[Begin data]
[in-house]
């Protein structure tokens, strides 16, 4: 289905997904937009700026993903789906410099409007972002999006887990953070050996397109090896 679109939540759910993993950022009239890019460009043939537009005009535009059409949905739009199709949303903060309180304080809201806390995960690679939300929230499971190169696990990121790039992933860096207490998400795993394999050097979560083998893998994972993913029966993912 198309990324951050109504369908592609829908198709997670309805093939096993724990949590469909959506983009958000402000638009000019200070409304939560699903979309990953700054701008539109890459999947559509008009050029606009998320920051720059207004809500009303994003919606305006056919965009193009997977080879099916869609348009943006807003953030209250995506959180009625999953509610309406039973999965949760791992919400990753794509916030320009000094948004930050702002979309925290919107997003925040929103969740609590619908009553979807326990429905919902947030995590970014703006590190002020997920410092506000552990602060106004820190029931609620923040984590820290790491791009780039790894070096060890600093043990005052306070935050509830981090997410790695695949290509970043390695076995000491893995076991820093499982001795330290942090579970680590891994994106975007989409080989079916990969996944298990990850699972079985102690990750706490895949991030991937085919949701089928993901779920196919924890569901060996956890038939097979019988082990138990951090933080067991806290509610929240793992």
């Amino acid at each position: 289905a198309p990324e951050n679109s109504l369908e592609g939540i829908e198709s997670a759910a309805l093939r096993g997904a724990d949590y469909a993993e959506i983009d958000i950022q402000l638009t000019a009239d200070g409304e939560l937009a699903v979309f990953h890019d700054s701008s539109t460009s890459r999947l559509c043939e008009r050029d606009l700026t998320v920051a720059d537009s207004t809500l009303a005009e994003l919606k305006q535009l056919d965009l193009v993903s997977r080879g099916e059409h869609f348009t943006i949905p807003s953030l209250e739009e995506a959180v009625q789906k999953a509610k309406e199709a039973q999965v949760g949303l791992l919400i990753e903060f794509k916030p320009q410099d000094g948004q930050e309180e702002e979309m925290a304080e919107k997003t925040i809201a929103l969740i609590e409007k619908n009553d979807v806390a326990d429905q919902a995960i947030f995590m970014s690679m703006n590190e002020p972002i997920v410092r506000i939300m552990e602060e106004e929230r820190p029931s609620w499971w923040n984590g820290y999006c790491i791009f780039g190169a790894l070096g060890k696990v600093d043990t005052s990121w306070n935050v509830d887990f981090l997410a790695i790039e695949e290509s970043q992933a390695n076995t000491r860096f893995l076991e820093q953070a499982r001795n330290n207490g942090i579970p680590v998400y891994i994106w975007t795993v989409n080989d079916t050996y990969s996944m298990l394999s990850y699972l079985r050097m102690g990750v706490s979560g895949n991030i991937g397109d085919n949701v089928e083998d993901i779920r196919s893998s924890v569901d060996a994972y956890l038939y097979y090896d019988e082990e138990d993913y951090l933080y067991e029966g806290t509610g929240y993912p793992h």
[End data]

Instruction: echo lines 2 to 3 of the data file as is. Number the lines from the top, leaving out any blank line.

């Protein structure tokens, strides 16, 4: 289905997904937009700026993903789906410099409007972002999006887990953070050996397109090896 679109939540759910993993950022009239890019460009043939537009005009535009059409949905739009199709949303903060309180304080809201806390995960690679939300929230499971190169696990990121790039992933860096207490998400795993394999050097979560083998893998994972993913029966993912 198309990324951050109504369908592609829908198709997670309805093939096993724990949590469909959506983009958000402000638009000019200070409304939560699903979309990953700054701008539109890459999947559509008009050029606009998320920051720059207004809500009303994003919606305006056919965009193009997977080879099916869609348009943006807003953030209250995506959180009625999953509610309406039973999965949760791992919400990753794509916030320009000094948004930050702002979309925290919107997003925040929103969740609590619908009553979807326990429905919902947030995590970014703006590190002020997920410092506000552990602060106004820190029931609620923040984590820290790491791009780039790894070096060890600093043990005052306070935050509830981090997410790695695949290509970043390695076995000491893995076991820093499982001795330290942090579970680590891994994106975007989409080989079916990969996944298990990850699972079985102690990750706490895949991030991937085919949701089928993901779920196919924890569901060996956890038939097979019988082990138990951090933080067991806290509610929240793992």
């Amino acid at each position: 289905a198309p990324e951050n679109s109504l369908e592609g939540i829908e198709s997670a759910a309805l093939r096993g997904a724990d949590y469909a993993e959506i983009d958000i950022q402000l638009t000019a009239d200070g409304e939560l937009a699903v979309f990953h890019d700054s701008s539109t460009s890459r999947l559509c043939e008009r050029d606009l700026t998320v920051a720059d537009s207004t809500l009303a005009e994003l919606k305006q535009l056919d965009l193009v993903s997977r080879g099916e059409h869609f348009t943006i949905p807003s953030l209250e739009e995506a959180v009625q789906k999953a509610k309406e199709a039973q999965v949760g949303l791992l919400i990753e903060f794509k916030p320009q410099d000094g948004q930050e309180e702002e979309m925290a304080e919107k997003t925040i809201a929103l969740i609590e409007k619908n009553d979807v806390a326990d429905q919902a995960i947030f995590m970014s690679m703006n590190e002020p972002i997920v410092r506000i939300m552990e602060e106004e929230r820190p029931s609620w499971w923040n984590g820290y999006c790491i791009f780039g190169a790894l070096g060890k696990v600093d043990t005052s990121w306070n935050v509830d887990f981090l997410a790695i790039e695949e290509s970043q992933a390695n076995t000491r860096f893995l076991e820093q953070a499982r001795n330290n207490g942090i579970p680590v998400y891994i994106w975007t795993v989409n080989d079916t050996y990969s996944m298990l394999s990850y699972l079985r050097m102690g990750v706490s979560g895949n991030i991937g397109d085919n949701v089928e083998d993901i779920r196919s893998s924890v569901d060996a994972y956890l038939y097979y090896d019988e082990e138990d993913y951090l933080y067991e029966g806290t509610g929240y993912p793992h």